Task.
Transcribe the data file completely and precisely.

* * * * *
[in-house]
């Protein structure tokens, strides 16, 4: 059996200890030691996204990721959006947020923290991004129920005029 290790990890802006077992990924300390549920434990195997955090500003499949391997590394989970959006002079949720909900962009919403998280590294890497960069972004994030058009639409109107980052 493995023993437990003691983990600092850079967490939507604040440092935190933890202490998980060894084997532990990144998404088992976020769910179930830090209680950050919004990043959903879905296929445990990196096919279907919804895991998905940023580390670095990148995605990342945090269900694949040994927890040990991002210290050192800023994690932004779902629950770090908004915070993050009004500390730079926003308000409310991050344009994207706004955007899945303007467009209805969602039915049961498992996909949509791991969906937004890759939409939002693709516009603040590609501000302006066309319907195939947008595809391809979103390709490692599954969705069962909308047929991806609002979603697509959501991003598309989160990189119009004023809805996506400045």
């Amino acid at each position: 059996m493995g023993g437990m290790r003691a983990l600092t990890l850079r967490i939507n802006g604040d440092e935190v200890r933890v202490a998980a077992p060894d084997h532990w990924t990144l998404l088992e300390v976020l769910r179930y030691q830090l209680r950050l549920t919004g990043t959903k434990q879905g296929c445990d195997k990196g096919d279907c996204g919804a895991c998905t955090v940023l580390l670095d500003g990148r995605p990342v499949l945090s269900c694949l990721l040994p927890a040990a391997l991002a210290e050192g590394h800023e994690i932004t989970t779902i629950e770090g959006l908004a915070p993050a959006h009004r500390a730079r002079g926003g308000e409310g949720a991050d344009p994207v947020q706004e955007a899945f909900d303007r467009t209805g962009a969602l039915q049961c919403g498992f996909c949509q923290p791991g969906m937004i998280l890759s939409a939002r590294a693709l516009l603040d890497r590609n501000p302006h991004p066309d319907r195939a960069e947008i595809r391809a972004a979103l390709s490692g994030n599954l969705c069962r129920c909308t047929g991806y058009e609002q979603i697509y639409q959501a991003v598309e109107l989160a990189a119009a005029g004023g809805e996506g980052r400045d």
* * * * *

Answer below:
[in-house]
């Protein structure tokens, strides 16, 4: 059996200890030691996204990721959006947020923290991004129920005029 290790990890802006077992990924300390549920434990195997955090500003499949391997590394989970959006002079949720909900962009919403998280590294890497960069972004994030058009639409109107980052 493995023993437990003691983990600092850079967490939507604040440092935190933890202490998980060894084997532990990144998404088992976020769910179930830090209680950050919004990043959903879905296929445990990196096919279907919804895991998905940023580390670095990148995605990342945090269900694949040994927890040990991002210290050192800023994690932004779902629950770090908004915070993050009004500390730079926003308000409310991050344009994207706004955007899945303007467009209805969602039915049961498992996909949509791991969906937004890759939409939002693709516009603040590609501000302006066309319907195939947008595809391809979103390709490692599954969705069962909308047929991806609002979603697509959501991003598309989160990189119009004023809805996506400045």
């Amino acid at each position: 059996m493995g023993g437990m290790r003691a983990l600092t990890l850079r967490i939507n802006g604040d440092e935190v200890r933890v202490a998980a077992p060894d084997h532990w990924t990144l998404l088992e300390v976020l769910r179930y030691q830090l209680r950050l549920t919004g990043t959903k434990q879905g296929c445990d195997k990196g096919d279907c996204g919804a895991c998905t955090v940023l580390l670095d500003g990148r995605p990342v499949l945090s269900c694949l990721l040994p927890a040990a391997l991002a210290e050192g590394h800023e994690i932004t989970t779902i629950e770090g959006l908004a915070p993050a959006h009004r500390a730079r002079g926003g308000e409310g949720a991050d344009p994207v947020q706004e955007a899945f909900d303007r467009t209805g962009a969602l039915q049961c919403g498992f996909c949509q923290p791991g969906m937004i998280l890759s939409a939002r590294a693709l516009l603040d890497r590609n501000p302006h991004p066309d319907r195939a960069e947008i595809r391809a972004a979103l390709s490692g994030n599954l969705c069962r129920c909308t047929g991806y058009e609002q979603i697509y639409q959501a991003v598309e109107l989160a990189a119009a005029g004023g809805e996506g980052r400045d």